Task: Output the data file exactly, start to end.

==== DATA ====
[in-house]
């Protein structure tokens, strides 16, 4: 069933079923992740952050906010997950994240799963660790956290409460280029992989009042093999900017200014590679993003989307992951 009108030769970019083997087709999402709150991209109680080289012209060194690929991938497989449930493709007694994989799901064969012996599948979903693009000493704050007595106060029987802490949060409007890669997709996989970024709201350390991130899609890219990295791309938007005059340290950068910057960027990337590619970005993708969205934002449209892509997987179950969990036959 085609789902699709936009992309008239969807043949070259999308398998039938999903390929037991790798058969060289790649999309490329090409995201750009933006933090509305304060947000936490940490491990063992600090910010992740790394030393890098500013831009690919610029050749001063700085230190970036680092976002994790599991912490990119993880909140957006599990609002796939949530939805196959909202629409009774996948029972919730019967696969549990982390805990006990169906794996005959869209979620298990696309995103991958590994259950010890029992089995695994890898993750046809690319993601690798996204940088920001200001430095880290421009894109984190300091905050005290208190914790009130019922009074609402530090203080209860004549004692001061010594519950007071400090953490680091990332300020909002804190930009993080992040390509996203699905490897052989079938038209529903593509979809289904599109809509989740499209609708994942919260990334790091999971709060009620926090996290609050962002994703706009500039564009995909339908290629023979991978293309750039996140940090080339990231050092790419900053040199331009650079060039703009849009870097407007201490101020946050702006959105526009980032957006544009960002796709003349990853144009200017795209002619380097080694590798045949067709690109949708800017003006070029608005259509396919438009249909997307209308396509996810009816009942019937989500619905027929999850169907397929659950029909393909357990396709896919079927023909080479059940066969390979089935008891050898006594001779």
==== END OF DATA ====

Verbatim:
[in-house]
């Protein structure tokens, strides 16, 4: 069933079923992740952050906010997950994240799963660790956290409460280029992989009042093999900017200014590679993003989307992951 009108030769970019083997087709999402709150991209109680080289012209060194690929991938497989449930493709007694994989799901064969012996599948979903693009000493704050007595106060029987802490949060409007890669997709996989970024709201350390991130899609890219990295791309938007005059340290950068910057960027990337590619970005993708969205934002449209892509997987179950969990036959 085609789902699709936009992309008239969807043949070259999308398998039938999903390929037991790798058969060289790649999309490329090409995201750009933006933090509305304060947000936490940490491990063992600090910010992740790394030393890098500013831009690919610029050749001063700085230190970036680092976002994790599991912490990119993880909140957006599990609002796939949530939805196959909202629409009774996948029972919730019967696969549990982390805990006990169906794996005959869209979620298990696309995103991958590994259950010890029992089995695994890898993750046809690319993601690798996204940088920001200001430095880290421009894109984190300091905050005290208190914790009130019922009074609402530090203080209860004549004692001061010594519950007071400090953490680091990332300020909002804190930009993080992040390509996203699905490897052989079938038209529903593509979809289904599109809509989740499209609708994942919260990334790091999971709060009620926090996290609050962002994703706009500039564009995909339908290629023979991978293309750039996140940090080339990231050092790419900053040199331009650079060039703009849009870097407007201490101020946050702006959105526009980032957006544009960002796709003349990853144009200017795209002619380097080694590798045949067709690109949708800017003006070029608005259509396919438009249909997307209308396509996810009816009942019937989500619905027929999850169907397929659950029909393909357990396709896919079927023909080479059940066969390979089935008891050898006594001779």